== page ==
Large areas of Rome (Italy) are prone to sudden ground collapse because of the degradation of a cavity network related to the long-lasting underground quarrying activity of volcanic Pleistocene deposits. In recent years, the municipality authorities have promoted scientific research in the field of engineering geology to locate these underground voids and to establish a standard methodology to assess the associated risk affecting the overlying structures. In this paper, a multidisciplinary - geophysical and geological method oriented to cavity location is described, tested and validated. Within this investigation, Electrical Resistivity Tomography (ERT) is selected as the primary geophysical survey method. The potential for underground cavity mapping is assessed using synthetic simulations and observations at a test site where the position of underground voids is known. Consequently, the ERT diagnostic capability is quantitatively evaluated in the geological scenario of interest and possible interpretation pitfalls when interpreting resistivity anomalies in a geological sense are pointed out. On this basis, an integrated investigation program encompassing ERT measurements and borehole drilling is carried out at a site where the cavity network is unknown. The physical reconstruction offered by ERT, when supported by a detailed geological model, was found very useful in defining the geometry of the subsoil and consequently increasing the percentage of success in cavity location when compared to the one obtained by drilling alone. Two test sites are described: one is characterized by a well-known cavity network, and the other has an unknown tunnel arrangement. The corresponding geological models, resulting from in situ investigation, are discussed. When assisted by a detailed conceptual geological model, ERT is proven to be a very useful tool to detect unknown galleries and consequently to optimize the drilling investigation program. In addition to that, the extensive in-situ testing of the near-surface volcanic deposits of the Rome urban area, permitted to characterize extensively both the electrical resistivity and the seismic (P- and S-waves) velocities of these formations, whose in situ properties have never been studied to this extent in previous literature. 2012 Elsevier B.V. All rights reserved.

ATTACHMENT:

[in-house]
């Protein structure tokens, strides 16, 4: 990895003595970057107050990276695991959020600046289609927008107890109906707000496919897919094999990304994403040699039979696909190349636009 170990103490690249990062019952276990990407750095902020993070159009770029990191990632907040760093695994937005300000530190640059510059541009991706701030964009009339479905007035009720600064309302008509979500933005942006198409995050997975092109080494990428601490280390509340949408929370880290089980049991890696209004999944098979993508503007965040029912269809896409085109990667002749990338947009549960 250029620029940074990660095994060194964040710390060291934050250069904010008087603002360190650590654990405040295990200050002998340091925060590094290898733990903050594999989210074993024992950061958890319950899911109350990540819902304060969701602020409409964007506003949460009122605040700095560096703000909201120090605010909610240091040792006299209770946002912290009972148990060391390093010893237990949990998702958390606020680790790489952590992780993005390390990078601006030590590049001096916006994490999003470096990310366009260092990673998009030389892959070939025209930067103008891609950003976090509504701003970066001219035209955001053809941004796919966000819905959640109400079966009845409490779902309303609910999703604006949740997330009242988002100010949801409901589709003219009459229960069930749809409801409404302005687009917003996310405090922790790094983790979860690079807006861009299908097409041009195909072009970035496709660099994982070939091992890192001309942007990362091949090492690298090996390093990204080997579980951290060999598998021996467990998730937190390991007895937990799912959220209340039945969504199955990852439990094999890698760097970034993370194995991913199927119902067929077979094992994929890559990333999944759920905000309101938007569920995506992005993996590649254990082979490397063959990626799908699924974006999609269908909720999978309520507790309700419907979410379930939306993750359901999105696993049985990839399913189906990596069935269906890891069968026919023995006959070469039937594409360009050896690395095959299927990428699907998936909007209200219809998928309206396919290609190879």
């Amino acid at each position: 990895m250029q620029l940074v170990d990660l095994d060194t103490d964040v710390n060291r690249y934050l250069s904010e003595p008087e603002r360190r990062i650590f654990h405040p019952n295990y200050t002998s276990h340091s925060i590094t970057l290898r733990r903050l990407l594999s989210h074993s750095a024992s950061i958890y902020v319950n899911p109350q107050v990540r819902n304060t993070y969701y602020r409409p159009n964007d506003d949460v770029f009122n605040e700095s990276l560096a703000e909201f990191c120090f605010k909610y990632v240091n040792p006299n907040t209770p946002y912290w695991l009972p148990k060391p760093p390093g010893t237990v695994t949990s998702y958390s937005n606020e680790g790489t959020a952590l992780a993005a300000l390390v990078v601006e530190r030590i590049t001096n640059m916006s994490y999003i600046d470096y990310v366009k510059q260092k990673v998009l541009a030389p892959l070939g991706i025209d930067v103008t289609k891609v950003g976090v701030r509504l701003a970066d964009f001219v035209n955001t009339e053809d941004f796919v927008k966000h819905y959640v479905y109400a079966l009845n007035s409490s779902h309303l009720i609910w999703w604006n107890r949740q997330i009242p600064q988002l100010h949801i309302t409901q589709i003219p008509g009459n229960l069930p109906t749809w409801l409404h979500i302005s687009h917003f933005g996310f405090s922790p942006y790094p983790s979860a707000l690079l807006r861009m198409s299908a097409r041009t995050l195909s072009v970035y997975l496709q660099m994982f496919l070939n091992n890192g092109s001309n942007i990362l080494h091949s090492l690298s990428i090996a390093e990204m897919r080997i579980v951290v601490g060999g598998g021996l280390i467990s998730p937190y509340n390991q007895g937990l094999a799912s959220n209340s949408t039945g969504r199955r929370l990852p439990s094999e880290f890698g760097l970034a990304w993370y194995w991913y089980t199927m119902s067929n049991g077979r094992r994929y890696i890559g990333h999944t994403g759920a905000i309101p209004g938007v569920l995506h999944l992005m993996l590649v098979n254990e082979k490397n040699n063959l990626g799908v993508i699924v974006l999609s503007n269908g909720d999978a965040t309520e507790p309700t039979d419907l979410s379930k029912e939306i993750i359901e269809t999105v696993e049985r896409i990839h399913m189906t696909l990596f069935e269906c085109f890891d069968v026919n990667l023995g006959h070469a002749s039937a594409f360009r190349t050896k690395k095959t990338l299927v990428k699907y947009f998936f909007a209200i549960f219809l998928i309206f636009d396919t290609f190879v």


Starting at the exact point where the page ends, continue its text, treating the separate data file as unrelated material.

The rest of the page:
|Titolo:||Underground cavity investigation within the city of Rome (Italy): A multi-disciplinary approach combining geological and geophysical data|
|Data di pubblicazione:||2013|
|Appartiene alla tipologia:||01a Articolo in rivista|